The Reliant and Aries are largely credited for helping Chrysler recover from bankruptcy. They also raised the standard for quality for United States automakers in general. Sometimes in marketing, the Reliant was advertised as the "Reliant K", to emphasize the importance of the K-platform. A small "K" badge was also added after the word "Reliant" to the rear of the car. The Reliant was Motor Trend magazine's Motor Trend Car of the Year for 1981. It was built in Newark, Delaware, Detroit, Michigan, and Toluca, Mexico.

After being launched in 1981, sales of the Reliant and Aries got off to a bad start; this can be attributed to Chrysler's inadequate preparation. Early advertisements for the K-cars promoted the low $5,880 base price. Rather than honoring that by producing a sufficient amount of base models, Chrysler was producing a larger number of SE and Custom models. When consumers arrived at Plymouth (and Dodge) dealers, they were shocked to find that the Reliant they were planning on purchasing would end up costing hundreds or thousands of dollars more. As a result of this, Chrysler corrected their mistake and began building more base models. After this, sales of the Reliant skyrocketed.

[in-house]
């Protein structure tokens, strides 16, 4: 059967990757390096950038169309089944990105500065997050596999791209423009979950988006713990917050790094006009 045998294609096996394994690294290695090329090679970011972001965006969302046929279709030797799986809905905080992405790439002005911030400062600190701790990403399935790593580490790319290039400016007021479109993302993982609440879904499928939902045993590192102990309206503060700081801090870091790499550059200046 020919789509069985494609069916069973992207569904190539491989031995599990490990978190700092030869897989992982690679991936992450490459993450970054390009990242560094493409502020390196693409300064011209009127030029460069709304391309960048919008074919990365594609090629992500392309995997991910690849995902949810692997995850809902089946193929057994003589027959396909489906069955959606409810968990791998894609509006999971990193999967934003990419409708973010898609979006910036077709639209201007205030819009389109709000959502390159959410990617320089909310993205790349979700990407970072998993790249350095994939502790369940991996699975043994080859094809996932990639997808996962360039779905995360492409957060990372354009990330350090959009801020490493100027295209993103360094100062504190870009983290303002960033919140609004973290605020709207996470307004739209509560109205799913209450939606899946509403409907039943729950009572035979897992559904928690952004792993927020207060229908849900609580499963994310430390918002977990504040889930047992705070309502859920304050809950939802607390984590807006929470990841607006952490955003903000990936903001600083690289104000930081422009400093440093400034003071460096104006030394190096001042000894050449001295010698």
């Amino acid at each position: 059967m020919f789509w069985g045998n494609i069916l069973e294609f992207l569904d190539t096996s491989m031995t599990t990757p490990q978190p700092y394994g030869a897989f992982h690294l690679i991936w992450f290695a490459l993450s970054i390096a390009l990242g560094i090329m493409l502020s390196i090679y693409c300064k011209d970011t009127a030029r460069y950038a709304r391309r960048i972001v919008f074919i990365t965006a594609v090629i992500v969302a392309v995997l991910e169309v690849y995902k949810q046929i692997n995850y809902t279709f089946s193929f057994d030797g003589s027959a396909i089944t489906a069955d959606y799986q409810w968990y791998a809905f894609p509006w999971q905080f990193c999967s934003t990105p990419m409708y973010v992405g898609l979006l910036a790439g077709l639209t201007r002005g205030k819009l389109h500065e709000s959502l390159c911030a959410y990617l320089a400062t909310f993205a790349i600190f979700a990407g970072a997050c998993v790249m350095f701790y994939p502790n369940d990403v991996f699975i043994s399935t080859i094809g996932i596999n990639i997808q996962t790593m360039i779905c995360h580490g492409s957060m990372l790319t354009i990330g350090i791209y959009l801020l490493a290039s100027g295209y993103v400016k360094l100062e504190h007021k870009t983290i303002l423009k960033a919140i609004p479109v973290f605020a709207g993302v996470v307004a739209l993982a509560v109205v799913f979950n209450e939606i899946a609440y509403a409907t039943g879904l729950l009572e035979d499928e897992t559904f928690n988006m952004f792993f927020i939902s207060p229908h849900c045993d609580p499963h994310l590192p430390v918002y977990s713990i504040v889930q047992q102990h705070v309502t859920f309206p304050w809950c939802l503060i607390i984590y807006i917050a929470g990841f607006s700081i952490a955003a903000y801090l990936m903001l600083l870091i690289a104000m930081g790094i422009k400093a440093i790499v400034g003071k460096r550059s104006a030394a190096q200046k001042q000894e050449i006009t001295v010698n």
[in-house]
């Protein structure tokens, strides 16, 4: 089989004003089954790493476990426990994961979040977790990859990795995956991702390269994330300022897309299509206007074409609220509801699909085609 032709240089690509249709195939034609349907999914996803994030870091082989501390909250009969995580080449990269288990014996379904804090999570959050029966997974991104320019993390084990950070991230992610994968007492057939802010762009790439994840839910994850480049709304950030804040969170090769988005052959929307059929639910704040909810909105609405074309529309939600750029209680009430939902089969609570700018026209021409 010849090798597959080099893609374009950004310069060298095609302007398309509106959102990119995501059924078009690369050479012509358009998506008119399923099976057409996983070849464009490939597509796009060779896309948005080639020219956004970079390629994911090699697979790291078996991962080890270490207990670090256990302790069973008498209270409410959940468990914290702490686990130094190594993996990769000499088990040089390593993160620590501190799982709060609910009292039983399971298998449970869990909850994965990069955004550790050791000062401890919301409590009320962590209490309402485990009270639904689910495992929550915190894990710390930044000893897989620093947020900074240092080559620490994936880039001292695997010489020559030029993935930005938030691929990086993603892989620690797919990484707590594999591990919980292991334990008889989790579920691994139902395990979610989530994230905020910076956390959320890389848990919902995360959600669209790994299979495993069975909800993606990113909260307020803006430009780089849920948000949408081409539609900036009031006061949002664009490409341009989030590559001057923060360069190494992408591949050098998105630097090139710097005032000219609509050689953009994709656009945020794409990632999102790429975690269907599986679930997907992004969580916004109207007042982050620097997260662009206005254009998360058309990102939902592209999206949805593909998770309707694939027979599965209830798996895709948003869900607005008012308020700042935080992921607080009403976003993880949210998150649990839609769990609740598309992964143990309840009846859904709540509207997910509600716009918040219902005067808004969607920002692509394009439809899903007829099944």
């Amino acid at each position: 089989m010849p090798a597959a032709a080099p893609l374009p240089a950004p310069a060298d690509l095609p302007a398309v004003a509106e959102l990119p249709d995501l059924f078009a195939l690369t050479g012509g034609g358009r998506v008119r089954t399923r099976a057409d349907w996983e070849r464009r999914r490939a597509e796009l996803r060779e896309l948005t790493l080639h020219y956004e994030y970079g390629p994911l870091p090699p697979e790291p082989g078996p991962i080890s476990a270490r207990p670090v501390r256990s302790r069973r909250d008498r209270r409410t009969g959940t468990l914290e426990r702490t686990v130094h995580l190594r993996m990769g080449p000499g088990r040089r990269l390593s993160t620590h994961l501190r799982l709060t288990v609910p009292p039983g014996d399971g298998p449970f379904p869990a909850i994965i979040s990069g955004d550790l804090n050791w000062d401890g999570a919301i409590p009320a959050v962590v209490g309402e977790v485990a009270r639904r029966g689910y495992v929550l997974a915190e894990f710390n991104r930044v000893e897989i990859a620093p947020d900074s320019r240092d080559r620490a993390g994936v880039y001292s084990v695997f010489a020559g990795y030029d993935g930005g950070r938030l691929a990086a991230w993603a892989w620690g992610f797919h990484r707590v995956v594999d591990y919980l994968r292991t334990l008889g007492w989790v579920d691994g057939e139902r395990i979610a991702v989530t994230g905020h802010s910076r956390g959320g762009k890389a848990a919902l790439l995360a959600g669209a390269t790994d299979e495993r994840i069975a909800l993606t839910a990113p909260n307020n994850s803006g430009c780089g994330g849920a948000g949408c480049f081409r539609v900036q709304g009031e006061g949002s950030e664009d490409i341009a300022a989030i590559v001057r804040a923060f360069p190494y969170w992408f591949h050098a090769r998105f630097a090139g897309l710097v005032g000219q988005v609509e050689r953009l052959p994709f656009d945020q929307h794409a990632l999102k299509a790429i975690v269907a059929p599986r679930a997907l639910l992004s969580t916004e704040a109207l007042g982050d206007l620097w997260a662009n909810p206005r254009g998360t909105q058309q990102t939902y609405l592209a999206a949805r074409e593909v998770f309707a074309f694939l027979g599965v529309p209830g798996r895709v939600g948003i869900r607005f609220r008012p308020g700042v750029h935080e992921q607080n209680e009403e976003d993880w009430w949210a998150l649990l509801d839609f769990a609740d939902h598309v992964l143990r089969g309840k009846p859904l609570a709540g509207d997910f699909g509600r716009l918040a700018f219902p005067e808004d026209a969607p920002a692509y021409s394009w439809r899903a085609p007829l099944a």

The Reliant was available in standard "base", mid-level SE, and high-end Custom (later renamed LE) trim levels. Unlike the Coupe and Sedan (car), the Station wagon was not available in base trim. "Custom/LE" Reliant wagons came standard with exterior woodtone siding, although it could be deleted if the buyer wanted it to be. All models except base, also had the option of replaceing the front bench seat with bucket seats.

Changes through the years